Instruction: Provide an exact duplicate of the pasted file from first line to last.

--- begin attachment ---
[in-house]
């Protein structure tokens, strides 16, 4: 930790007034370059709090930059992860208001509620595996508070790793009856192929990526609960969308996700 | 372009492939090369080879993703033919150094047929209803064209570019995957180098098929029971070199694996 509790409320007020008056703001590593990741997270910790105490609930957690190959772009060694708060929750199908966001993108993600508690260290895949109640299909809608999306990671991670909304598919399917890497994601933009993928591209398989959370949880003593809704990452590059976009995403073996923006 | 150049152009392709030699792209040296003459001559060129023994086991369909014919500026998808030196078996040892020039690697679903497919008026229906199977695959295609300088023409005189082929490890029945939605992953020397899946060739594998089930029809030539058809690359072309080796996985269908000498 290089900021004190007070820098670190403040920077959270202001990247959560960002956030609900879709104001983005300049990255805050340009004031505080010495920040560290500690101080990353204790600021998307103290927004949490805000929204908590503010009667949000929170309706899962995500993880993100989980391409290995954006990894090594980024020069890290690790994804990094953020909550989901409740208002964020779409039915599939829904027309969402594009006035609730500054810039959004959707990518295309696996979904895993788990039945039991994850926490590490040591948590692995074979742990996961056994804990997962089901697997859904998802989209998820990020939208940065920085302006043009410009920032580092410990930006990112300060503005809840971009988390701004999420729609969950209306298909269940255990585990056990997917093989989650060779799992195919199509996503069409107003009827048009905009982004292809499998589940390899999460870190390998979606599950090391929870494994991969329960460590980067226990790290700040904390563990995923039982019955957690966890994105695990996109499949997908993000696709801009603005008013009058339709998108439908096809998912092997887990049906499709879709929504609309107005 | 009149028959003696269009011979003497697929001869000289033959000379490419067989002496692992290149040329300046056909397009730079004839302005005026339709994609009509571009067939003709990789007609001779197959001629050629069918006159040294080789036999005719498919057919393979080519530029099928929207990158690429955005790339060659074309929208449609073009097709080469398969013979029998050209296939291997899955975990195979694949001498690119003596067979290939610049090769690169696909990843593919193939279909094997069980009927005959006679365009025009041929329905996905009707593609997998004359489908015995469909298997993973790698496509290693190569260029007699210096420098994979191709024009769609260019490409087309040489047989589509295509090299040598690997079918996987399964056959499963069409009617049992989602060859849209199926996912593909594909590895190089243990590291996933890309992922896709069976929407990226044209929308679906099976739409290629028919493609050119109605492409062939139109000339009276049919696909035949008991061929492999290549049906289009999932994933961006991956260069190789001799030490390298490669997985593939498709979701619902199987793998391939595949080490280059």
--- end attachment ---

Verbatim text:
[in-house]
């Protein structure tokens, strides 16, 4: 930790007034370059709090930059992860208001509620595996508070790793009856192929990526609960969308996700 | 372009492939090369080879993703033919150094047929209803064209570019995957180098098929029971070199694996 509790409320007020008056703001590593990741997270910790105490609930957690190959772009060694708060929750199908966001993108993600508690260290895949109640299909809608999306990671991670909304598919399917890497994601933009993928591209398989959370949880003593809704990452590059976009995403073996923006 | 150049152009392709030699792209040296003459001559060129023994086991369909014919500026998808030196078996040892020039690697679903497919008026229906199977695959295609300088023409005189082929490890029945939605992953020397899946060739594998089930029809030539058809690359072309080796996985269908000498 290089900021004190007070820098670190403040920077959270202001990247959560960002956030609900879709104001983005300049990255805050340009004031505080010495920040560290500690101080990353204790600021998307103290927004949490805000929204908590503010009667949000929170309706899962995500993880993100989980391409290995954006990894090594980024020069890290690790994804990094953020909550989901409740208002964020779409039915599939829904027309969402594009006035609730500054810039959004959707990518295309696996979904895993788990039945039991994850926490590490040591948590692995074979742990996961056994804990997962089901697997859904998802989209998820990020939208940065920085302006043009410009920032580092410990930006990112300060503005809840971009988390701004999420729609969950209306298909269940255990585990056990997917093989989650060779799992195919199509996503069409107003009827048009905009982004292809499998589940390899999460870190390998979606599950090391929870494994991969329960460590980067226990790290700040904390563990995923039982019955957690966890994105695990996109499949997908993000696709801009603005008013009058339709998108439908096809998912092997887990049906499709879709929504609309107005 | 009149028959003696269009011979003497697929001869000289033959000379490419067989002496692992290149040329300046056909397009730079004839302005005026339709994609009509571009067939003709990789007609001779197959001629050629069918006159040294080789036999005719498919057919393979080519530029099928929207990158690429955005790339060659074309929208449609073009097709080469398969013979029998050209296939291997899955975990195979694949001498690119003596067979290939610049090769690169696909990843593919193939279909094997069980009927005959006679365009025009041929329905996905009707593609997998004359489908015995469909298997993973790698496509290693190569260029007699210096420098994979191709024009769609260019490409087309040489047989589509295509090299040598690997079918996987399964056959499963069409009617049992989602060859849209199926996912593909594909590895190089243990590291996933890309992922896709069976929407990226044209929308679906099976739409290629028919493609050119109605492409062939139109000339009276049919696909035949008991061929492999290549049906289009999932994933961006991956260069190789001799030490390298490669997985593939498709979701619902199987793998391939595949080490280059």